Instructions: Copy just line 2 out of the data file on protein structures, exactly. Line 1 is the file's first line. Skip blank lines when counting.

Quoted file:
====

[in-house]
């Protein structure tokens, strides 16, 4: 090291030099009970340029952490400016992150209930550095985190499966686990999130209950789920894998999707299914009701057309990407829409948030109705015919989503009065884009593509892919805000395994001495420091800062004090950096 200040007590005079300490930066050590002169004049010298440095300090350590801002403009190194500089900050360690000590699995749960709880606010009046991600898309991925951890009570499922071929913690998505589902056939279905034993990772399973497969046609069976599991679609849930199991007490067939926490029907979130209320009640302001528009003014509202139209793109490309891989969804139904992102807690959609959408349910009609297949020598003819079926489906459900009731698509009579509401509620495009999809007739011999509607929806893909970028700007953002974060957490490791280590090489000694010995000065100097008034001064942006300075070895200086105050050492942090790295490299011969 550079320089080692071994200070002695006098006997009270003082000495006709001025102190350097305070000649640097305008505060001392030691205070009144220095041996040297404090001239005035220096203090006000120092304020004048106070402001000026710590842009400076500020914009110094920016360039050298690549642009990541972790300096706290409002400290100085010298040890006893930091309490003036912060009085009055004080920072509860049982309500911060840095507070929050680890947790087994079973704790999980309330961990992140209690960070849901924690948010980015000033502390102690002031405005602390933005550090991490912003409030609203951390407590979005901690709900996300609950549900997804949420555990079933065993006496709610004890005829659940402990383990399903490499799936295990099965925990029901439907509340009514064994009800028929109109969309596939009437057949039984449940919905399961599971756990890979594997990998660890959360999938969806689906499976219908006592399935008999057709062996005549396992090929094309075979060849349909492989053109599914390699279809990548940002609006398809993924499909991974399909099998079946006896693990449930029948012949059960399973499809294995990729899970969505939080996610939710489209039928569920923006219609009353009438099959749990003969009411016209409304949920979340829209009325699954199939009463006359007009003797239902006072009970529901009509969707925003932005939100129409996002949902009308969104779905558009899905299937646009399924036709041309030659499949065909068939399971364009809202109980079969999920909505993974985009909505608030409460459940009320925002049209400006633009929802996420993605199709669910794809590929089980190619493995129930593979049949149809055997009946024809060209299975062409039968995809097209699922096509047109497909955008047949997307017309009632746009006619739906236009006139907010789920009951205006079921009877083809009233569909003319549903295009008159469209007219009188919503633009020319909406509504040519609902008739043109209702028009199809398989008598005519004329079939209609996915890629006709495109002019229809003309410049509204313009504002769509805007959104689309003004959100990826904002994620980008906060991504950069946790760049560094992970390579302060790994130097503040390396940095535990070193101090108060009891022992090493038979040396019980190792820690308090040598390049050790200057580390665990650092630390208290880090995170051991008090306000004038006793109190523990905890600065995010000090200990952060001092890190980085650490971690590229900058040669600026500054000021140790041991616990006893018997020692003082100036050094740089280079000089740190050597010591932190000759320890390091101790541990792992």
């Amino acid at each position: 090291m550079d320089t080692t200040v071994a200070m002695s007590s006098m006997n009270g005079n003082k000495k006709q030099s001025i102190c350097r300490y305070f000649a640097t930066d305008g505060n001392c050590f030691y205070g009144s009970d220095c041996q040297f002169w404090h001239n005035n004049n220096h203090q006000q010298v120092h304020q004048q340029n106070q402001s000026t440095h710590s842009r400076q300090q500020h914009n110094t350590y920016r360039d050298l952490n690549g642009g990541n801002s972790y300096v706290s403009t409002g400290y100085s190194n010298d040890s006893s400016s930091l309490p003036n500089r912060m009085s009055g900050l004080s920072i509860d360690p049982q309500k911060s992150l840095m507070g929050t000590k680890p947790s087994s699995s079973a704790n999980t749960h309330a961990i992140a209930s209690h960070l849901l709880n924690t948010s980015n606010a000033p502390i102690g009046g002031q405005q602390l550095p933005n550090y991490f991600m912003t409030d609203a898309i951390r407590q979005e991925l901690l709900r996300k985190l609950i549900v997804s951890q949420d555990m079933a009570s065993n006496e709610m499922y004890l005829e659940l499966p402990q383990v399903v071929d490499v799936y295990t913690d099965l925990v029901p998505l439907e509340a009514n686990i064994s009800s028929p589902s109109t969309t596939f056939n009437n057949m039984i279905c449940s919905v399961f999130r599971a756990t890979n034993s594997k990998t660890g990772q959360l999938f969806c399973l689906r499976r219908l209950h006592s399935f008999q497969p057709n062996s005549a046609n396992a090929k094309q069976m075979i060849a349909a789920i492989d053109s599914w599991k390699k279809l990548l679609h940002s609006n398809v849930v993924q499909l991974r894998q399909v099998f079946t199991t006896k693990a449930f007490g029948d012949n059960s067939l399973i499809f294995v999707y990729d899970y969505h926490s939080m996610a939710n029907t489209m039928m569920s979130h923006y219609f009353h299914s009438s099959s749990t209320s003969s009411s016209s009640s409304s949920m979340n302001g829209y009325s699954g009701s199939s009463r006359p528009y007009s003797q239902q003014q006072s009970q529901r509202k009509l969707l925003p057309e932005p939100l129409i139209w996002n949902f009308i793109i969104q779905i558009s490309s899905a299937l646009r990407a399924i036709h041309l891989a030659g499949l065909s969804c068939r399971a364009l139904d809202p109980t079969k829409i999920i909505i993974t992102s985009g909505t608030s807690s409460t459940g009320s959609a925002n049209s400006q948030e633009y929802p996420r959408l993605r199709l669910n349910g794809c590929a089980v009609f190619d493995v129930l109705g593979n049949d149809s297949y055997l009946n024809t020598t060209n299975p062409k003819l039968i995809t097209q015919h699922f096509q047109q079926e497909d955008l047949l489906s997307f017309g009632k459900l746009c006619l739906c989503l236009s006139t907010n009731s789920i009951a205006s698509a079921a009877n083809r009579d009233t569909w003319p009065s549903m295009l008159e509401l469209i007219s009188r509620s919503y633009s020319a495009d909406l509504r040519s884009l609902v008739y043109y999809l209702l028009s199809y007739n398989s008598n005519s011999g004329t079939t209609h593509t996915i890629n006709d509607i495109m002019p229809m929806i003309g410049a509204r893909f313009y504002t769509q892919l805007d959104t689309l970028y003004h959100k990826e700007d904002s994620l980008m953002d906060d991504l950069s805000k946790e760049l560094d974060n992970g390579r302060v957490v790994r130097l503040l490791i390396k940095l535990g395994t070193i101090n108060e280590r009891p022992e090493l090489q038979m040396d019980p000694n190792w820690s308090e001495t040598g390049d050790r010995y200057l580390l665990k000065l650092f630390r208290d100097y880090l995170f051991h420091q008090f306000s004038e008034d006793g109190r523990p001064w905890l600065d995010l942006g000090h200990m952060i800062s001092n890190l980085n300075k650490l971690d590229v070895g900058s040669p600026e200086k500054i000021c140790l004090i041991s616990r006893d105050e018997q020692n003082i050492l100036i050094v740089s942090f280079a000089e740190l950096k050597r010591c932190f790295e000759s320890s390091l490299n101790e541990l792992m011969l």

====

């Protein structure tokens, strides 16, 4: 090291030099009970340029952490400016992150209930550095985190499966686990999130209950789920894998999707299914009701057309990407829409948030109705015919989503009065884009593509892919805000395994001495420091800062004090950096 200040007590005079300490930066050590002169004049010298440095300090350590801002403009190194500089900050360690000590699995749960709880606010009046991600898309991925951890009570499922071929913690998505589902056939279905034993990772399973497969046609069976599991679609849930199991007490067939926490029907979130209320009640302001528009003014509202139209793109490309891989969804139904992102807690959609959408349910009609297949020598003819079926489906459900009731698509009579509401509620495009999809007739011999509607929806893909970028700007953002974060957490490791280590090489000694010995000065100097008034001064942006300075070895200086105050050492942090790295490299011969 550079320089080692071994200070002695006098006997009270003082000495006709001025102190350097305070000649640097305008505060001392030691205070009144220095041996040297404090001239005035220096203090006000120092304020004048106070402001000026710590842009400076500020914009110094920016360039050298690549642009990541972790300096706290409002400290100085010298040890006893930091309490003036912060009085009055004080920072509860049982309500911060840095507070929050680890947790087994079973704790999980309330961990992140209690960070849901924690948010980015000033502390102690002031405005602390933005550090991490912003409030609203951390407590979005901690709900996300609950549900997804949420555990079933065993006496709610004890005829659940402990383990399903490499799936295990099965925990029901439907509340009514064994009800028929109109969309596939009437057949039984449940919905399961599971756990890979594997990998660890959360999938969806689906499976219908006592399935008999057709062996005549396992090929094309075979060849349909492989053109599914390699279809990548940002609006398809993924499909991974399909099998079946006896693990449930029948012949059960399973499809294995990729899970969505939080996610939710489209039928569920923006219609009353009438099959749990003969009411016209409304949920979340829209009325699954199939009463006359007009003797239902006072009970529901009509969707925003932005939100129409996002949902009308969104779905558009899905299937646009399924036709041309030659499949065909068939399971364009809202109980079969999920909505993974985009909505608030409460459940009320925002049209400006633009929802996420993605199709669910794809590929089980190619493995129930593979049949149809055997009946024809060209299975062409039968995809097209699922096509047109497909955008047949997307017309009632746009006619739906236009006139907010789920009951205006079921009877083809009233569909003319549903295009008159469209007219009188919503633009020319909406509504040519609902008739043109209702028009199809398989008598005519004329079939209609996915890629006709495109002019229809003309410049509204313009504002769509805007959104689309003004959100990826904002994620980008906060991504950069946790760049560094992970390579302060790994130097503040390396940095535990070193101090108060009891022992090493038979040396019980190792820690308090040598390049050790200057580390665990650092630390208290880090995170051991008090306000004038006793109190523990905890600065995010000090200990952060001092890190980085650490971690590229900058040669600026500054000021140790041991616990006893018997020692003082100036050094740089280079000089740190050597010591932190000759320890390091101790541990792992």